By Jennifer Fontaine
The year was 1990, and I was a junior in high school. More than 50 percent of the students at my school participated in some sort of arts program from drama, speech, and debate to music and visual arts. So when we learned the School Board had voted to cut art-education funding that year by more than 25 percent, we organized a school-wide walkout. In the end, it didn’t change their decision. But it had a monumental effect on my outlook on life and solidified my artistic career path.
Flash forward to January 2015. I flew into my muggy hometown of New Orleans for a travel convention, looking forward to connecting with others impassioned by family, outdoor- adventure travel and dead-set on eating my weight in oyster po’boys. As I glided across the convention hall’s more than 50,000 square feet, shaking hands and exchanging business cards, something extraordinary stopped me in my tracks.
As I stood there, mouth agape, absorbing every inch of a 95-foot sparkling mural, a man approached and introduced himself as the artist of the magnificent work of art. I stepped closer, my heart pounding, my breath quickening, to discover that this man had created a masterpiece from nothing more than 5 million recycled Mardi Gras beads. Here the visionary German artist Stephan Wanger answers questions about his recycled-artwork programs.Jennifer Fontaine (JF): When did you begin your career as an artist?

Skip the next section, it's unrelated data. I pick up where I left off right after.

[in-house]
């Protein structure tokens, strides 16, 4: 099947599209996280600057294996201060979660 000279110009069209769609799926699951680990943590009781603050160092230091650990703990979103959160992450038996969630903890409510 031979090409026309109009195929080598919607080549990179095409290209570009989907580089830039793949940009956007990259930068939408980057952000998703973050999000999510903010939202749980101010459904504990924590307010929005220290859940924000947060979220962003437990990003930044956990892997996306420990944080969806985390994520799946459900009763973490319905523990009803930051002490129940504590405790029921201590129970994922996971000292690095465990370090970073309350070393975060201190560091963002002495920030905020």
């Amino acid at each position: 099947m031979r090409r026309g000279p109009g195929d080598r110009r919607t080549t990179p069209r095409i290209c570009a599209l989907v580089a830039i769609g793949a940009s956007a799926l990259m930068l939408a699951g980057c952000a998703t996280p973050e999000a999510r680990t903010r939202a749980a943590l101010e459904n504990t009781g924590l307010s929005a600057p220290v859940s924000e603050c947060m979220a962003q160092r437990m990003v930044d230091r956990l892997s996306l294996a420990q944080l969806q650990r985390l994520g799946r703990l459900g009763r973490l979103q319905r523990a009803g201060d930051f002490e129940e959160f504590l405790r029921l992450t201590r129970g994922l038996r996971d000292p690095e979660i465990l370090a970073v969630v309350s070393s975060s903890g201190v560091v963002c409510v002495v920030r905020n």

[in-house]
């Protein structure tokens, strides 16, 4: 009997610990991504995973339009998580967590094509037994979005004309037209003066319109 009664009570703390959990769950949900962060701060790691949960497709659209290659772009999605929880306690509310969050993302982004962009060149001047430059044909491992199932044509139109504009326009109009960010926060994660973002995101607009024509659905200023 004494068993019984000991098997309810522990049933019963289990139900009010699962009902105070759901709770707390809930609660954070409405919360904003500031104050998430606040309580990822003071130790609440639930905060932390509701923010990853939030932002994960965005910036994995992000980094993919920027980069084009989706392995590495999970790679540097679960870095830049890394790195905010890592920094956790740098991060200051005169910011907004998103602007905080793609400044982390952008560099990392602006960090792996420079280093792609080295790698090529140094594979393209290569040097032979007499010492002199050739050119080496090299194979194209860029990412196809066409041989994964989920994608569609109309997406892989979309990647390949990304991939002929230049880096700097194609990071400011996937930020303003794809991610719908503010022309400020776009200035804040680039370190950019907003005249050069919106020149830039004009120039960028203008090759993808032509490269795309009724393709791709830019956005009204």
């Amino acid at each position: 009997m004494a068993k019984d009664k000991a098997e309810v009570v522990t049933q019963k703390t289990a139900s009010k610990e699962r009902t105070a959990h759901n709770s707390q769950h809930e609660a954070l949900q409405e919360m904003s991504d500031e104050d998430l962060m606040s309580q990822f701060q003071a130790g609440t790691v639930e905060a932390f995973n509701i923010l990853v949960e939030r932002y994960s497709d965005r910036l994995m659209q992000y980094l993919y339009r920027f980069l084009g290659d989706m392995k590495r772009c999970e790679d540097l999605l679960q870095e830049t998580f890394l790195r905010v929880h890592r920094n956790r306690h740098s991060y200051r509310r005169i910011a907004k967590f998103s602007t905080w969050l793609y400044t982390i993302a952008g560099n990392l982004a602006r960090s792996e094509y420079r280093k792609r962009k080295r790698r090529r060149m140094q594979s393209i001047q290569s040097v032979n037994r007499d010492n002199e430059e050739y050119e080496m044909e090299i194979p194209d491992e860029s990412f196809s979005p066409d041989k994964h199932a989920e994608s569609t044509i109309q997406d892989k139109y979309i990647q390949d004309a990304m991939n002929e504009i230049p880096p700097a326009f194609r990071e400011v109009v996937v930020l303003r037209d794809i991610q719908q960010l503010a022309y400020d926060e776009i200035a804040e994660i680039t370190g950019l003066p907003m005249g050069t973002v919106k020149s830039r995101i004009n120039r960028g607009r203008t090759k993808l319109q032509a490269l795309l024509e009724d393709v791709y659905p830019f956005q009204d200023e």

Stephan Wanger (SW): Well, I was originally originally a baker (laughs). I served four years in the German Navy and immigrated to the United States in 1990. (Kismet? I think not!). I went to college, graduated, and worked in marketing and tourism with the city of Chicago during the World Cup soccer tournament and the Democratic National Convention. Then Katrina happened. Because I was so grateful for what the U.S. had given me, I wanted to give back. So I packed up everything and moved down to help out.
I realized pretty quickly that there was a huge misconception about New Orleans. Everyone always talks about Bourbon Street and “beads for boobs,” but I found it to be so much more family-oriented. I decided to use my degree to create artwork that rectified their image a little bit.
As a European, you get it pretty much in the crib about how to recycle, cardboard, cigarettes, plastic, paper, aluminum, everything. But this country is behind that, except California, who has made huge strides. I was overwhelmed by all these Mardi Gras parades throwing beads. Not that I?m condemning it because it brings families and communities together, which is very important. And the celebration of music, the parades, the costumes and everything else is important. But there had to be something we could do with this enormous amount of waste that was being thrown away.
So I started playing around with these beads, decorating plastic planters and things like this. The artwork looked horrible in the beginning, but I kept at it as I knew there was an opportunity, so that?s how I became an artist. Through my work helping to rebuild New Orleans, I was a carpenter there, I learned a lot about materials, how to prepare the plywood, the framing of it, etc. And I do all of this myself now, and it helped me tremendously as it translated to my art.
I like to say, I was trying to help New Orleans out, and New Orleans gave me an entirely new career.
JF: How have your efforts and artistic activism been translated into raising environmental awareness in the New Orleans communities?
SW: It’s been pretty interesting. We go into schools, and we teach the youth and the students how to work with this recycled material. We did a workshop with Social Living where people in the community were decorating little frames en masse, all with recycled beads. These were so successful that people were coming from all over the place; 200 seats were sold out in 48 hours.